RELIABILITY OF THE MICHIGAN STATE UNIVERSITY (MSU) CLASSIFICATION OF LUMBAR DISC HERNIATION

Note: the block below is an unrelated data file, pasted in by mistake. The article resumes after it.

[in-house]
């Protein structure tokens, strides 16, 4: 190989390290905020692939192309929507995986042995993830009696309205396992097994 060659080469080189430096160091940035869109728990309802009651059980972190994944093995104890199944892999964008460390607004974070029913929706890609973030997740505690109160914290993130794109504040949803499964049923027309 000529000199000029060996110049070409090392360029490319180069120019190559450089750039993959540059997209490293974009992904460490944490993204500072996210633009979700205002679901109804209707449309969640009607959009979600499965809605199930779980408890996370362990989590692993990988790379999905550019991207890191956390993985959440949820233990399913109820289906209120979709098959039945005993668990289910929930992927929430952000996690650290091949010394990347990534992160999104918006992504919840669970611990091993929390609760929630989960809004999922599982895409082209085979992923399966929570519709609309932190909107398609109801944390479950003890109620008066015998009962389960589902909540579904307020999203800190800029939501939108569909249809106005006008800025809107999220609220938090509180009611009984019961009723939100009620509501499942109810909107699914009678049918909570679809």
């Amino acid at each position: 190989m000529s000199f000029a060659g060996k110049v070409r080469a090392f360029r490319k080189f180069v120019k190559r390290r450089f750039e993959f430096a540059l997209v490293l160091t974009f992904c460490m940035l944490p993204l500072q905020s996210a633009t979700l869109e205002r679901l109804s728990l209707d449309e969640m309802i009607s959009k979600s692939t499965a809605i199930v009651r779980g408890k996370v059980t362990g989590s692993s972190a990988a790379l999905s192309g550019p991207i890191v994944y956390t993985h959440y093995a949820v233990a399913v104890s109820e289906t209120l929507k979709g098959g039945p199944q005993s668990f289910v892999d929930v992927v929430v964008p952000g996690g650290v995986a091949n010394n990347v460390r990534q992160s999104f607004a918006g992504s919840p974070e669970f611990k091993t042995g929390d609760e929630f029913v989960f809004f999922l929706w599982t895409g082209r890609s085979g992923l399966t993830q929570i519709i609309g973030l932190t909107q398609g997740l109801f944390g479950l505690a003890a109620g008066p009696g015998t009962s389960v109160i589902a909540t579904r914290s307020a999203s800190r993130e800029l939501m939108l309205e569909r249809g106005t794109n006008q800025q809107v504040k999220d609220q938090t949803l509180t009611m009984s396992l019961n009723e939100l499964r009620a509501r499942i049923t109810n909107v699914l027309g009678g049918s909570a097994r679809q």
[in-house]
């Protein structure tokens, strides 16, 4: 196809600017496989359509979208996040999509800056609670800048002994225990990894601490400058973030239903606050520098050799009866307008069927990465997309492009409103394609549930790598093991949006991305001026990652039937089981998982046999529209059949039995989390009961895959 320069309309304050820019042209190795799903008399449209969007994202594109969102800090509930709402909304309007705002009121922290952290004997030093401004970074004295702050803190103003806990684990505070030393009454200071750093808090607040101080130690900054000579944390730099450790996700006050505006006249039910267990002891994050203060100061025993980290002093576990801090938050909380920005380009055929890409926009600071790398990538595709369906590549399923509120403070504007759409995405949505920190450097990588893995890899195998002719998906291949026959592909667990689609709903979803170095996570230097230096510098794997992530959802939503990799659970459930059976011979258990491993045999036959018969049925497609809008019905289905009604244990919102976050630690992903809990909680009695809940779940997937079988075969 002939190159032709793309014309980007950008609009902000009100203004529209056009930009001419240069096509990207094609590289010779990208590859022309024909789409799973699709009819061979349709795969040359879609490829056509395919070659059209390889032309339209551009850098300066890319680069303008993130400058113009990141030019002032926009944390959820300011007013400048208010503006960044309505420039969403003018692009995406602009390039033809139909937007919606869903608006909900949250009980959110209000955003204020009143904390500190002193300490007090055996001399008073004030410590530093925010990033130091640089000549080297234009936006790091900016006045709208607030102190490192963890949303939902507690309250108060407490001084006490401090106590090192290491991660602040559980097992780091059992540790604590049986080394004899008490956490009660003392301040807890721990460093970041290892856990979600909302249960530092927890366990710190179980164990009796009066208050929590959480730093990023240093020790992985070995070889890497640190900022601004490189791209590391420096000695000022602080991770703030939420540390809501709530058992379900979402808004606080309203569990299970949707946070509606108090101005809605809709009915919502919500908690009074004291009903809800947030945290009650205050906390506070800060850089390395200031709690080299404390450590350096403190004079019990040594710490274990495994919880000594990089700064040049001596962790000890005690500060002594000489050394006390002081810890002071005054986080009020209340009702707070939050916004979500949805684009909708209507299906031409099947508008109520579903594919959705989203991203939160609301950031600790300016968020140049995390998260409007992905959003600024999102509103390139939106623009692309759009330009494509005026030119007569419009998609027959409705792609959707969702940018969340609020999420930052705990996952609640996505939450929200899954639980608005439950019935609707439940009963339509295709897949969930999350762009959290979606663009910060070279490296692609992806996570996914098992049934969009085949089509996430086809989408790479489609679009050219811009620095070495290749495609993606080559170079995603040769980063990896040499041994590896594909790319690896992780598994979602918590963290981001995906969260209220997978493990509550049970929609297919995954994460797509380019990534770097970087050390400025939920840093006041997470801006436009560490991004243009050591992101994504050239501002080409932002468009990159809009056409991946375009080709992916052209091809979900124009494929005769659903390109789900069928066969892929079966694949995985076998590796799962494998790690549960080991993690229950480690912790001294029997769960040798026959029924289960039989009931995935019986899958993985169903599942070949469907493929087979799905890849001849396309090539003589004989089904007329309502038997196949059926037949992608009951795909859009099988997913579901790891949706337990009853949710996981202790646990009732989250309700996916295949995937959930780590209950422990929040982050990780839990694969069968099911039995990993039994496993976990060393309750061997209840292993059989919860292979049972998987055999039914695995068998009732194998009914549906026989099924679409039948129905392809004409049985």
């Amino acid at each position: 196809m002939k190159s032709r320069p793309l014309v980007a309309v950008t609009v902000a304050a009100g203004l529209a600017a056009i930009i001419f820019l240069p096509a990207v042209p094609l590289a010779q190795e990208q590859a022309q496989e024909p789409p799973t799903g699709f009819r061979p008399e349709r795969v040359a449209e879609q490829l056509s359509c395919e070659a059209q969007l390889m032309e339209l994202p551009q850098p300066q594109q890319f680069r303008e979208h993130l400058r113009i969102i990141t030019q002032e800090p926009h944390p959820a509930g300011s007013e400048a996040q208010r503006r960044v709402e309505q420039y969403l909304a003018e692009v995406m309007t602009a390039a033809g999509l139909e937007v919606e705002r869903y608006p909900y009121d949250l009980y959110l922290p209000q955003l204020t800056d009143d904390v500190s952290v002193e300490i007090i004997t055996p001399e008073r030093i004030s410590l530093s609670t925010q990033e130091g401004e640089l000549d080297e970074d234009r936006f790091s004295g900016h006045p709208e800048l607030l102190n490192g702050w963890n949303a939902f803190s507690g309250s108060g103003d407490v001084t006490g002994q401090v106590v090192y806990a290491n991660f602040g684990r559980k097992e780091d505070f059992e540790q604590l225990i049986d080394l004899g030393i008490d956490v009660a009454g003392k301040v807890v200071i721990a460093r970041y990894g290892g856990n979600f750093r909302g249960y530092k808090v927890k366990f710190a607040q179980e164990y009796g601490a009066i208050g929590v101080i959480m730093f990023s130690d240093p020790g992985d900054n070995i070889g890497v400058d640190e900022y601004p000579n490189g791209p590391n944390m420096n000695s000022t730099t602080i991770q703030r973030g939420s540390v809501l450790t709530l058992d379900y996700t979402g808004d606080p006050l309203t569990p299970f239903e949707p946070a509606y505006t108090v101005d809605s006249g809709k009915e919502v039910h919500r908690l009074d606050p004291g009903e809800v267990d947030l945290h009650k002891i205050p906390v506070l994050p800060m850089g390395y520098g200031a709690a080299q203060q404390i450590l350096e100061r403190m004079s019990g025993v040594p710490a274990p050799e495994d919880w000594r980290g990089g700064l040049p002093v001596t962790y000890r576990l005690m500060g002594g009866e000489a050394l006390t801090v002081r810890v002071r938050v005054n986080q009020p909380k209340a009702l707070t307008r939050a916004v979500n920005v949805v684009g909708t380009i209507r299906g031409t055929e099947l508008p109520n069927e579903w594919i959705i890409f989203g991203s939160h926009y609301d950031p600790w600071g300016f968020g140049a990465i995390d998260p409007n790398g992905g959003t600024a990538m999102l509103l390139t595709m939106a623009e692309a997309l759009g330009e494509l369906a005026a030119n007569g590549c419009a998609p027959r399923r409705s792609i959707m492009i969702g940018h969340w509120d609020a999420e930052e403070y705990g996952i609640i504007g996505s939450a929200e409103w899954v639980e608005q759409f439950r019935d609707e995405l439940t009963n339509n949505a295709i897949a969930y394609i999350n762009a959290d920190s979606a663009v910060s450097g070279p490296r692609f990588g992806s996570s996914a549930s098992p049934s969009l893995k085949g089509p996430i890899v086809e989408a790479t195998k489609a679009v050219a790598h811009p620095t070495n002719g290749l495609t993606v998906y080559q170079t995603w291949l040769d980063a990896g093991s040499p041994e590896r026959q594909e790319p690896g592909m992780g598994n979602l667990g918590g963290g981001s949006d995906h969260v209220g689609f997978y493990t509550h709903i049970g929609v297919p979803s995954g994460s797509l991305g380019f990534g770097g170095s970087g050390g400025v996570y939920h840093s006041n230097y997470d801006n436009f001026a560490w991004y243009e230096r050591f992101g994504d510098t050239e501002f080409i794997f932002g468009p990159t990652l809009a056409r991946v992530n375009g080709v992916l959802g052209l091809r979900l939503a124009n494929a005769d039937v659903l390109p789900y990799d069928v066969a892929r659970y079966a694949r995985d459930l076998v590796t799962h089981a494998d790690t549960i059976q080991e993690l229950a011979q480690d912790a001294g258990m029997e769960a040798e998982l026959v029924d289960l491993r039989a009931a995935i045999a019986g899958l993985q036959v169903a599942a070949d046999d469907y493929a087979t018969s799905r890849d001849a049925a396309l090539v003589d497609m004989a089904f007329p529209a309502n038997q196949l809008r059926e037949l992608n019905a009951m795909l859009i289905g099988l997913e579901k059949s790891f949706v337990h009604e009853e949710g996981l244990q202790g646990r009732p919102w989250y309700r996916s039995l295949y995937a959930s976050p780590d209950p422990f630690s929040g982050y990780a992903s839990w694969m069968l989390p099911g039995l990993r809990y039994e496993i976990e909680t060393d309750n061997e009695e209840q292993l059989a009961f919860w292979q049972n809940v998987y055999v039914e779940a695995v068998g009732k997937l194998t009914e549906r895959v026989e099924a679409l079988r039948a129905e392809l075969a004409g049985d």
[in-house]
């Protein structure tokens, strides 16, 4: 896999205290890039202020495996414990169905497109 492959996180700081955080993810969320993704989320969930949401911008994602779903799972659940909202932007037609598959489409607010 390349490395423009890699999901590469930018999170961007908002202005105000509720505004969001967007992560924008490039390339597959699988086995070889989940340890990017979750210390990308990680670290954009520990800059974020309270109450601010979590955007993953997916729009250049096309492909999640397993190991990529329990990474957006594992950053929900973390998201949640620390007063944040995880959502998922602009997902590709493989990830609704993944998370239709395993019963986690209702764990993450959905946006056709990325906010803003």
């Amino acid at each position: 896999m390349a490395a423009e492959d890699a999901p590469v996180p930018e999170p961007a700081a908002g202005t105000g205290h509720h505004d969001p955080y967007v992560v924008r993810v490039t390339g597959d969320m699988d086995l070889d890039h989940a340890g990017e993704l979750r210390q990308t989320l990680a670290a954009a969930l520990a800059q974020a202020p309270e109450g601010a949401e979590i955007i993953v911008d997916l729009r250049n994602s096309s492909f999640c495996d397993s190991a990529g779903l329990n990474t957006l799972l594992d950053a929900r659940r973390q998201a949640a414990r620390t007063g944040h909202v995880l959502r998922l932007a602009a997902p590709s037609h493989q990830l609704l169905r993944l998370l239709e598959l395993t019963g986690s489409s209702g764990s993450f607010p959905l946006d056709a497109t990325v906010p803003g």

ABSTRACT Objective: The Michigan State University (MSU) classification of lumbar disc herniation (LDH) is periodically used by various authors to classify disc herniation. We assessed the reliability of this classification system among orthopedic residents at our institute. Methods: Fifty T2 axial-cut magnetic resonance images (MRI) corresponding to the level of maximal disc herniation from patients diagnosed with a single LDH were selected and distributed to six orthopedic residents. All six residents gave a specific rating for each image based on the MSU classification; in addition, three residents gave ratings on two different occasions. The degree of agreement among residents was analyzed by calculating inter-observer and intra-observer reliability using the Kappa statistic. Results: The inter-observer reliability among the six residents calculated as the Fleiss’ Kappa was 0.422, which indicates moderate reliability. The intra-observer reliability of three selected residents calculated by Cohen's Kappa was 0.750, 0.772, and 0.859, which indicates substantial to almost perfect reliability. Variations in ratings were frequent in images portraying a broad-based disc herniation with spinal canal stenosis. Conclusion: Our findings demonstrate moderate homogeneity of ratings given by residents; however, test-retest results proved the ratings to be consistent. Level of Evidence II, Diagnostic studies - investigating a diagnostic examination.